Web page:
When thinking about digital assistants, people often imagine the voice function in your phone that you might accidentally switch on when trying to take a screenshot. It is fun to ask a few requests, ranging from easy commands (“Open Music”) to joke questions (“Siri, do you love me?”). Nobody was taking the technology seriously until the last few years. Now it has emerged as one of the most topical technologies, as smart assistants gravitate from our phones to listening devices in our homes.
In short, a digital or smart assistant is a device with voice-activated software that can carry out a range of tasks for you based on your command. They can be used to ask questions, schedule meetings, switch on and off other devices at home, receive information, answer phone calls and much more.
Private assistant that never sleeps
Smart assistants are voice-activated, which means it is always on and listening in the background to hear a specific trigger word or phrase, such as “Alexa”, “Siri” or “Hey Google”. During the waiting time, the assistant does not record the conversations, only listens to them. When it hears the trigger phrase, it starts recording the next words and provides the necessary service. Here are some examples of how a smart assistant can be used:
- Getting information about places and things around you: Where is the nearest library? When does it close? How can I get there? What public transport goes there? When is the last train?
- Getting general information: How old is Madonna? Where is Poznań located? Why are there twelve stars in the EU flag? What is the author of the song that’s playing?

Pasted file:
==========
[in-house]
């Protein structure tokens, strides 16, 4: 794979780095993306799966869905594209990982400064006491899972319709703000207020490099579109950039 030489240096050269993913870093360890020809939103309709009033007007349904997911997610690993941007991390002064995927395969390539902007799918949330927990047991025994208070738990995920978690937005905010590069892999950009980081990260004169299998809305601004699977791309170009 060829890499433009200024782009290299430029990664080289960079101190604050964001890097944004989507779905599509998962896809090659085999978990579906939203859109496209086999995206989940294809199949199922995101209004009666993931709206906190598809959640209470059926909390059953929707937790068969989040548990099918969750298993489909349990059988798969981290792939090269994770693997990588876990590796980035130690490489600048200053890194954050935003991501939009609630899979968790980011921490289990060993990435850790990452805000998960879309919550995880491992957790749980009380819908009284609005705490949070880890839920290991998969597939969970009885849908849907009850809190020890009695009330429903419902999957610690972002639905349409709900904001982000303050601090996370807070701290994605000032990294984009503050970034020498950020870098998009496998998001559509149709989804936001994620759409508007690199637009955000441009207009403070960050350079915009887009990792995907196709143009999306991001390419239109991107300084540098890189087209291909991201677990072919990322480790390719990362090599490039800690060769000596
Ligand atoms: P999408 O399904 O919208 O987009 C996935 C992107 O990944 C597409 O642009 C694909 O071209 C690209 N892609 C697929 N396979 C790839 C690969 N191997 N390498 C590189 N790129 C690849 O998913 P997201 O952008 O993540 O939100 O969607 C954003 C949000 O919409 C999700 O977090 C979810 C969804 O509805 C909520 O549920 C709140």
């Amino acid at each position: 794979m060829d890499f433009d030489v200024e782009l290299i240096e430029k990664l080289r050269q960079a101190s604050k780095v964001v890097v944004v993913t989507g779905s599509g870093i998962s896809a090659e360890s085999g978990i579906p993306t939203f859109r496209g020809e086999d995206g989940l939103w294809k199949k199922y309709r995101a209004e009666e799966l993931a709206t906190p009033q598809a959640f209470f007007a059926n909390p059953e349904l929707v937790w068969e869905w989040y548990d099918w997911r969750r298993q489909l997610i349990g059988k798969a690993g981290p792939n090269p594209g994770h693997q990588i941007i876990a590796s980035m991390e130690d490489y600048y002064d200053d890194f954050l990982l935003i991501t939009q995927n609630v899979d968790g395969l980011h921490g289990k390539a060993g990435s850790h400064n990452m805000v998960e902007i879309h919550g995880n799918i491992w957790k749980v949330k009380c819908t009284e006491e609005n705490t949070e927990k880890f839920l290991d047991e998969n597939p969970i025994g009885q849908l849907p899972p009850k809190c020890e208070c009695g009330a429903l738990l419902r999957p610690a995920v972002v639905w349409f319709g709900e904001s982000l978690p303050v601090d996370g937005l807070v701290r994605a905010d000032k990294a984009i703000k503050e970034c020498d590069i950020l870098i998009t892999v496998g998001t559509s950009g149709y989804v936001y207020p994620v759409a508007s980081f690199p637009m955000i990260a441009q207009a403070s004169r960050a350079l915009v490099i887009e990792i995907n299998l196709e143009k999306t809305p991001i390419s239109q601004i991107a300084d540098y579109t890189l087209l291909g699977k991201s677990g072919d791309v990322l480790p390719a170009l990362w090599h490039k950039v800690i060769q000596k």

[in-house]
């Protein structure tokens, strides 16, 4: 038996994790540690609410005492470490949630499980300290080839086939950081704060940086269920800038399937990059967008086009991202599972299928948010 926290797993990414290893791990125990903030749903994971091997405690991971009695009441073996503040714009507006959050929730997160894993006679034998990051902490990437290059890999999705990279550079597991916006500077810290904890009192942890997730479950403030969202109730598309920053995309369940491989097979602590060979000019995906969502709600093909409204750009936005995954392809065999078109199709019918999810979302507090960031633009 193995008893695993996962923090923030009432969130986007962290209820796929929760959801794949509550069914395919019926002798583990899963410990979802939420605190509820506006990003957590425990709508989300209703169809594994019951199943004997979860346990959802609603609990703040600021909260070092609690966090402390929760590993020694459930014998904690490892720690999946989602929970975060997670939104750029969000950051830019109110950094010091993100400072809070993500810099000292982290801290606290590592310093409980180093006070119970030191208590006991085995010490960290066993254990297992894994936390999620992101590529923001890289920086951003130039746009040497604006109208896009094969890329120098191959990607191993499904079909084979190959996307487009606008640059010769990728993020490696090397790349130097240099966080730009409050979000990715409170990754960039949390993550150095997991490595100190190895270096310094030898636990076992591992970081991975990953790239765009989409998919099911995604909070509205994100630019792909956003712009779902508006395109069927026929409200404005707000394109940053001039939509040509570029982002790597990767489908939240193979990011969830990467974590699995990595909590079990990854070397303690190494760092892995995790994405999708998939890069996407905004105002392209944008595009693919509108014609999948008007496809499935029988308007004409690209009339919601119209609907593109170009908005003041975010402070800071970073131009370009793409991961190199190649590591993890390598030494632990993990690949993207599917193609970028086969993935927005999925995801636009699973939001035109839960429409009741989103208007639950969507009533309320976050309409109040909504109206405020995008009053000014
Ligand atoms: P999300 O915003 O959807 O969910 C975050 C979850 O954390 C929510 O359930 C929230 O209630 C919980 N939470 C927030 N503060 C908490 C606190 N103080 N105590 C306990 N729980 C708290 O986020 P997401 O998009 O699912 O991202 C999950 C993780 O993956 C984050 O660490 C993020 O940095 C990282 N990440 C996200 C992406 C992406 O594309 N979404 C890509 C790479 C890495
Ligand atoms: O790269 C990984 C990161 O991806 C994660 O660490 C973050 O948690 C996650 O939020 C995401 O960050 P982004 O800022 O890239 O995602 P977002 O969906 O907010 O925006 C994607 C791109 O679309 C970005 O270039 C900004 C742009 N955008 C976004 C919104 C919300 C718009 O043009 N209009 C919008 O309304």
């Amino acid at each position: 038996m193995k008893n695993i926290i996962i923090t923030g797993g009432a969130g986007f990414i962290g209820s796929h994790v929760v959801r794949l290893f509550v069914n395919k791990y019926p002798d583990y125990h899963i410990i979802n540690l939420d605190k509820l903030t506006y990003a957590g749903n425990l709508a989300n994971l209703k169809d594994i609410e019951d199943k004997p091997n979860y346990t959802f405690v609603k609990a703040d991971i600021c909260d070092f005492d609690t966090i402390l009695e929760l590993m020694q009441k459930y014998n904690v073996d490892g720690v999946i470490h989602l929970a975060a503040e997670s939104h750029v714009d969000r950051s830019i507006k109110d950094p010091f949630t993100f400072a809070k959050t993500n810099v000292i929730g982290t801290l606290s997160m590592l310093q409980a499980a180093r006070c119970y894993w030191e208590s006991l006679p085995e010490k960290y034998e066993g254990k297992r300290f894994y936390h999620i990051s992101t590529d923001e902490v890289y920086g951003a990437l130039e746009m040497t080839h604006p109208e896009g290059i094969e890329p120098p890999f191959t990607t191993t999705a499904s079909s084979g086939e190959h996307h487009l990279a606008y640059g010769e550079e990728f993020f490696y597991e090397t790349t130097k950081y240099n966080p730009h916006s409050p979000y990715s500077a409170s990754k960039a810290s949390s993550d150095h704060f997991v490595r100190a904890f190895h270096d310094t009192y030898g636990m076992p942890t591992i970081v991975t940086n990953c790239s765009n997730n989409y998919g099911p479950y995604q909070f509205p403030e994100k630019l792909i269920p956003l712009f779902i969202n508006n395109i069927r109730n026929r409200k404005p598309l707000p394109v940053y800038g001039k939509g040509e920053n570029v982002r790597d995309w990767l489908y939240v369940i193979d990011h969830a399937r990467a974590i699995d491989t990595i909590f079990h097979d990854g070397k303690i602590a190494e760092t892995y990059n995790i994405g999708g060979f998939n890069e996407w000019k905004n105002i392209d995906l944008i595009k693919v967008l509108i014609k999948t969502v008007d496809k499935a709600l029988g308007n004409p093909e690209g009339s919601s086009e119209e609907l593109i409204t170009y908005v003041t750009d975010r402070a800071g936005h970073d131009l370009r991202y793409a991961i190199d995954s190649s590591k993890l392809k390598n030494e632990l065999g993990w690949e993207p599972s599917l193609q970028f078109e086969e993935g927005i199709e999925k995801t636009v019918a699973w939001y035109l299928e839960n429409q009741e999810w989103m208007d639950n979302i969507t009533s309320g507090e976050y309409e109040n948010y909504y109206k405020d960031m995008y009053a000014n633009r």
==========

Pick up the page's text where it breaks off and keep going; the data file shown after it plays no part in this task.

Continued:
- Asking the device to carry out specific functions: Send a message to mom. Buy a Netflix subscription. Switch on the “do not disturb” mode.
- If your house is equipped with smart lights and other technology, the assistant can even switch on the lights in a specific room, change the temperature, check the contents of your fridge or activate your robot vacuum cleaner.
After they’ve recorded the phrase, it is sent to a database where the device tries to find an answer. It is surprisingly efficient: a recent ‘digital assistant IQ test’ showed that the best of them are able to fulfill more than 90% of simple requests asked.
They offer a lot of utility and bring efficiency in an already very busy life. Smart assistants help organize our life at home and can be of great help when driving because they offer hands-free systems. At the same time, there is a growing skepticism regarding their privacy.
Always on and listening
The biggest advantage of the smart assistant — the ease of use — is also its main drawback. The assistant is always on. The walls literally have ears, and everything you say or do is listened to. The companies developing smart assistants promise that nothing before the trigger phrase is ever recorded, and only a very small portion of recordings after the trigger phrase are heard by real people. These are mostly the cases when the device has not been able to fulfill the request, and the people are listening to improve the technology.
What about cases when the recording device switches on randomly? The device is not foolproof: it might think it has heard the trigger phrase when it’s actually not uttered. It records the conversation for some seconds after this, and the conversation, while not directed to the device, could still reach the employees working at the company.
We also cannot be sure what the company is doing with this information. Is it sold to third parties? According to user agreements, definitely not. Is it used to improve the device and make it more intuitive of your needs? Definitely, that’s one of the selling points. Is it used to provide targeted ads? Probably.
Does it mean you should never buy a smart assistant? Not necessarily. It depends on your perspective of life: are you willing to trade a bit of your privacy to bring more comfort into your life? This is a question that often requires answer in the age of instant connection, social networks and tons of smart gadgets. You just have to decide where is your place in the privacy debate.
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